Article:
The polarities of the two pairs per phase of the motor in FIGS. 4a-4c are determined so that the only possible flux path from a polarized stator pole 103 is through the other pole in the stator pair. To accomplish the foregoing in the two-pair per phase motor of FIGS. 4a-4c, the windings of a phase are energized so that a clockwise or counterclockwise path taken through the back iron from a selected one of the stator poles energized by a phase winding does not reach the opposite pole of the second pair without first passing either the opposite pole of the same pair or the same pole of the second pair. For example, in FIG. 4a phase A energizes windings A1, A2, A3 and A4 in a manner such that stator poles 103 (A1) and 103 (A3) are energized as south poles and stator poles 103 (A2) and 103 (A4) are energized as north poles. Referring to stator pole 103 (A1), a path traced through the back iron from the pole in either a clockwise or counterclockwise direction will not provide a possible flux path to the north pole of stator pole 103 (A4). As can be seen from FIG. 4a, the energized poles 105 of the rotor 107 have a north/ south positional relationship such that a flux path through the rotor connecting the two pairs is also not possible. In this regard, the pattern of the polarization of pairs of rotor poles 105 maintains the same relationship as does the polarity pattern of the stator poles.
Referring to FIG. 4b, the energization of windings B1, B2, B3 and B4 by phase B polarizes stator poles 103 (B1), (B2), (B3) and (B4) in a manner which provides the same positional polarity with relationship as illustrated in FIG. 4a. As for FIG. 4c, phase C energizes windings C1, C2, C3 and C4 so as to energize stator poles 103 (C1), (C2), (C3) and (C4) in a similar relative positional relationship as the stator pole pairs energized by phases A and B.
In ECR motors having a yoke, secondary magnetic circuits may be created when more than one pair of stator poles are polarized at a given time. Such a situation occurs in two ways, i.e., two phases of a power source energizing windings at the same time or two or more pairs energized by one phase. The former occurs as a result of an energization scheme and the latter from the motor construction. When even numbers of pairs are energized by a single phase, polarities may be assigned to the poles so that no secondary magnetic circuits occur. However, excitation of an odd number of pole pairs by a single phase results in the generation of secondary circuits linking poles of adjacent pairs, regardless of the type of drive utilized. When more than two phases of a polyphase power source energize two or more windings using a unipolar drive, secondary magnetic circuits always occur. Substituting a bipolar drive totally or partially eliminates these secndary magnetic circuits, depending upon the precise nature of the excitation scheme.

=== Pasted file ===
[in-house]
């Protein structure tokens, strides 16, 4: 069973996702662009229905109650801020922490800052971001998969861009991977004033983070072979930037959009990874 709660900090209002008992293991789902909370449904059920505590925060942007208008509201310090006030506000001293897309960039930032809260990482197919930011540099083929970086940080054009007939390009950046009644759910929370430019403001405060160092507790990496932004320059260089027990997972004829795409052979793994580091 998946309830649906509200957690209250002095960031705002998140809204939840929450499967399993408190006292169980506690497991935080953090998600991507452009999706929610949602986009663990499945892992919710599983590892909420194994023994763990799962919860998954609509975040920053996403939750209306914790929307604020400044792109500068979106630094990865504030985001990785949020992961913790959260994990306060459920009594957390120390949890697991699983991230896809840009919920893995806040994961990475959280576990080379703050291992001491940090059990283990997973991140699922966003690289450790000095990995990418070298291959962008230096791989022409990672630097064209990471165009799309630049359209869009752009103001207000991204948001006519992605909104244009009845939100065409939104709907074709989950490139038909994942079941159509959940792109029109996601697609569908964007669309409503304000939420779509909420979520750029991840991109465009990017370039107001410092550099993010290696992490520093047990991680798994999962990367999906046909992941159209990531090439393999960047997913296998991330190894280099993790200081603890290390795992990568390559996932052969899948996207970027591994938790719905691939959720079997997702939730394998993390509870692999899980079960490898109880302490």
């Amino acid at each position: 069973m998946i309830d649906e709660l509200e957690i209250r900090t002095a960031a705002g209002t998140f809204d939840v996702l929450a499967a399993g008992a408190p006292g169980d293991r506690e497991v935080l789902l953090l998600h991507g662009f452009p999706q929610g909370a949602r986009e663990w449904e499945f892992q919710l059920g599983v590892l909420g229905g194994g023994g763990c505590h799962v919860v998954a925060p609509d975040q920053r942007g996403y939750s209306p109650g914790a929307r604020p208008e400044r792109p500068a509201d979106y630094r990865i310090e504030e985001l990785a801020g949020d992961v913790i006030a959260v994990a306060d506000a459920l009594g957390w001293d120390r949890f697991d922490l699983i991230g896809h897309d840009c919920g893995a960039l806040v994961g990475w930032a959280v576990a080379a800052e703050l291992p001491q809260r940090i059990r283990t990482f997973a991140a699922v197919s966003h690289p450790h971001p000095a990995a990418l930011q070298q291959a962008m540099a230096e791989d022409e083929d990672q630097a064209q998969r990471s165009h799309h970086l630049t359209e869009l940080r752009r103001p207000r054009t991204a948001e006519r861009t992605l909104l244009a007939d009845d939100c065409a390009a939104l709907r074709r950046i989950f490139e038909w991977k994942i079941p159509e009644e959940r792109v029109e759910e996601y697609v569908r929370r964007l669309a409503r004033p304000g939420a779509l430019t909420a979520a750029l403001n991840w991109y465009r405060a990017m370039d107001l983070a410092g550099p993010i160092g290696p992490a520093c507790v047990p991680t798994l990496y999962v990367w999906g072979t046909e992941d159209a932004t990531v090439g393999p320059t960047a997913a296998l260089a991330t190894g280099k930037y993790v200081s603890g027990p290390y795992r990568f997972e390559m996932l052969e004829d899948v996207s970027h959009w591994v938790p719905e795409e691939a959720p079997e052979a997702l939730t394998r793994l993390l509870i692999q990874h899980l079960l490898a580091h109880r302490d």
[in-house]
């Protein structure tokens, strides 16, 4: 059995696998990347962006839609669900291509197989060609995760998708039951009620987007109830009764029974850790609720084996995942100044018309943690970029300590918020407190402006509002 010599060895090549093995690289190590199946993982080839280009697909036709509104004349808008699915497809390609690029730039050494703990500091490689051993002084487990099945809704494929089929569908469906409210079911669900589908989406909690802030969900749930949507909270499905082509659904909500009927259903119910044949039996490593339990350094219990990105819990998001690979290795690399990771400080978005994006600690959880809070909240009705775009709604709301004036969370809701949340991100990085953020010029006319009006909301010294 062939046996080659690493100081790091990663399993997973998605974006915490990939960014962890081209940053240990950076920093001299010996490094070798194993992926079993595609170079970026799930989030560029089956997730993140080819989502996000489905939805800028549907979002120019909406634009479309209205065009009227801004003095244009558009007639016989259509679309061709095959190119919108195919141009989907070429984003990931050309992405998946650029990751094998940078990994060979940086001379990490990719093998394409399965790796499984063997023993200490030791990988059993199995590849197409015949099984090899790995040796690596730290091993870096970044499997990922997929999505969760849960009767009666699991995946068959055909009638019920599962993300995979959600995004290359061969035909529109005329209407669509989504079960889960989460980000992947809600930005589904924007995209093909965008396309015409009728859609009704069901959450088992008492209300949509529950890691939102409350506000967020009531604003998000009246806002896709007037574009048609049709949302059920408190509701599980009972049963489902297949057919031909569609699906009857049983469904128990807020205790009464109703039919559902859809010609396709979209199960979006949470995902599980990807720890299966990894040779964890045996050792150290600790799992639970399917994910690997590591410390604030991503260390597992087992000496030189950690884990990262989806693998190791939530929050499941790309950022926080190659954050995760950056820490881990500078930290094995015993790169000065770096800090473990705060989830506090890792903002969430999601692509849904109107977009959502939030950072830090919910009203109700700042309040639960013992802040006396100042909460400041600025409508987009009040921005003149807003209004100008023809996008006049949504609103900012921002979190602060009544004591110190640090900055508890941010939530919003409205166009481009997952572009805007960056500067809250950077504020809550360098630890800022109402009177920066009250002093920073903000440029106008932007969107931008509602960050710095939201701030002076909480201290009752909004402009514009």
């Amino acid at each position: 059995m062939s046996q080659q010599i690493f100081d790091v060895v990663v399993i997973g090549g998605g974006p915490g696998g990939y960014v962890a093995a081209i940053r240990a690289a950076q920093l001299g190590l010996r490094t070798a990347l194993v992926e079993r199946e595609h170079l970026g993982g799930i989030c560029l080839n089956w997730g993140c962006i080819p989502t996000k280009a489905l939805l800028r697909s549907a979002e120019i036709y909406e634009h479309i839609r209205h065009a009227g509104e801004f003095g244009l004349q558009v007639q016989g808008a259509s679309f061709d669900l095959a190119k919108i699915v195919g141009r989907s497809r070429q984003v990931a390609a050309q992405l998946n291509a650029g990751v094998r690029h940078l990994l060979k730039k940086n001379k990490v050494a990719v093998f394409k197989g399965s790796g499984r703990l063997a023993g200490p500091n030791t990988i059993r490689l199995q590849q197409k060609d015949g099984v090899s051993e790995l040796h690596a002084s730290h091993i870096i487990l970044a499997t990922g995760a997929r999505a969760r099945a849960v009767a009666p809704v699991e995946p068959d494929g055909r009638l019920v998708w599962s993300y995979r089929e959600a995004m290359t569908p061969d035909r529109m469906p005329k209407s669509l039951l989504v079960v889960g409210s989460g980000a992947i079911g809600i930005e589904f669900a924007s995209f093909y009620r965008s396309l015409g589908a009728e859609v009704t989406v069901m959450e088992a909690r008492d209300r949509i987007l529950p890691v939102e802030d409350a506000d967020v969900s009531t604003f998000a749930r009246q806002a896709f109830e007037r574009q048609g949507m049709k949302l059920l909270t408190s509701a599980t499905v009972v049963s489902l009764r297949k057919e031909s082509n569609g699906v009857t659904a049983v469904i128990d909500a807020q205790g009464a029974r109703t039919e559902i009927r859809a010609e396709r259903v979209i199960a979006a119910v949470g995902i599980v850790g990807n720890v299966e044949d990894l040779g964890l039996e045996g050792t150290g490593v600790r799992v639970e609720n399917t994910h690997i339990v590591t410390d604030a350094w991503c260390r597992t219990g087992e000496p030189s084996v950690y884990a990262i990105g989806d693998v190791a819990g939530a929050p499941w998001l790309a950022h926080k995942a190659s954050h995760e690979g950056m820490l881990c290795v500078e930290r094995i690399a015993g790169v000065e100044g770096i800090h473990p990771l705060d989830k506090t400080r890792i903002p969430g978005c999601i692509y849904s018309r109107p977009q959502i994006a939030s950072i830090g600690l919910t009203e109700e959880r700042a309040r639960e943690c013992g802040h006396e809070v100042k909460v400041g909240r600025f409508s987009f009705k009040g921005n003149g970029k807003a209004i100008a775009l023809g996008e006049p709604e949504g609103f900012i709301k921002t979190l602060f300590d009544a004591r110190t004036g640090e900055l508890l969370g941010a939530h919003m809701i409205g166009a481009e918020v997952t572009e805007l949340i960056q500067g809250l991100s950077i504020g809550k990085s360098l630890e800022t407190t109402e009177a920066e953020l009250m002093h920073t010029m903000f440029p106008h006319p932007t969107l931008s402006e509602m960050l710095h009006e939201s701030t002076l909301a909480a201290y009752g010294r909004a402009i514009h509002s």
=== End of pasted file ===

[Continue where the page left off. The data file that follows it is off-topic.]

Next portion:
The 12-pole ECR motor of FIGS. 4a-4c may be energized by a two-phase-on scheme. Using a unipolar drive, secondary magnetic circuits are generated by a two-phase-on energization scheme once every cycle of the phases A, B, and C. In other words, the back iron of the stator 101 experiences a flux switching frequency of twice the commutation frequency, which is still approximately 33% better than a conventional switched reluctance motor. Moreover, the secondary magnetic circuits do not introduce flux reversals, so the hysteresis losses should be substantially unaffected. Such a unipolar drive, however, is conceptually less desirable than a bipolar drive which completely eliminates the secondary magnetic circuits for a two-phase-on energization scheme of the ECR motor of FIGS. 4a-4c.
Without utilization a bipolar drive to reverse polarity of the windings at the end of each sequence of phases A, B and C, the magnetic field pattern of FIG. 5 is created. Two-phase-on excitation of the ECR motor of FIGS. 4a-4c by a unipolar drive maintains a static polarity on the stator poles, resulting in one secondary magnetic circuit per sequence of phase excitation to occur. In FIG. 5, secondary magnetic circuits 122 (A1, C2) and 122 (A4, C3) cause flux reversals in the back iron 100 of the stator 101. Using a bipolar drive, however, the secondary circuits 122 (A1, C2) and 122 (A4, C3) are eliminated.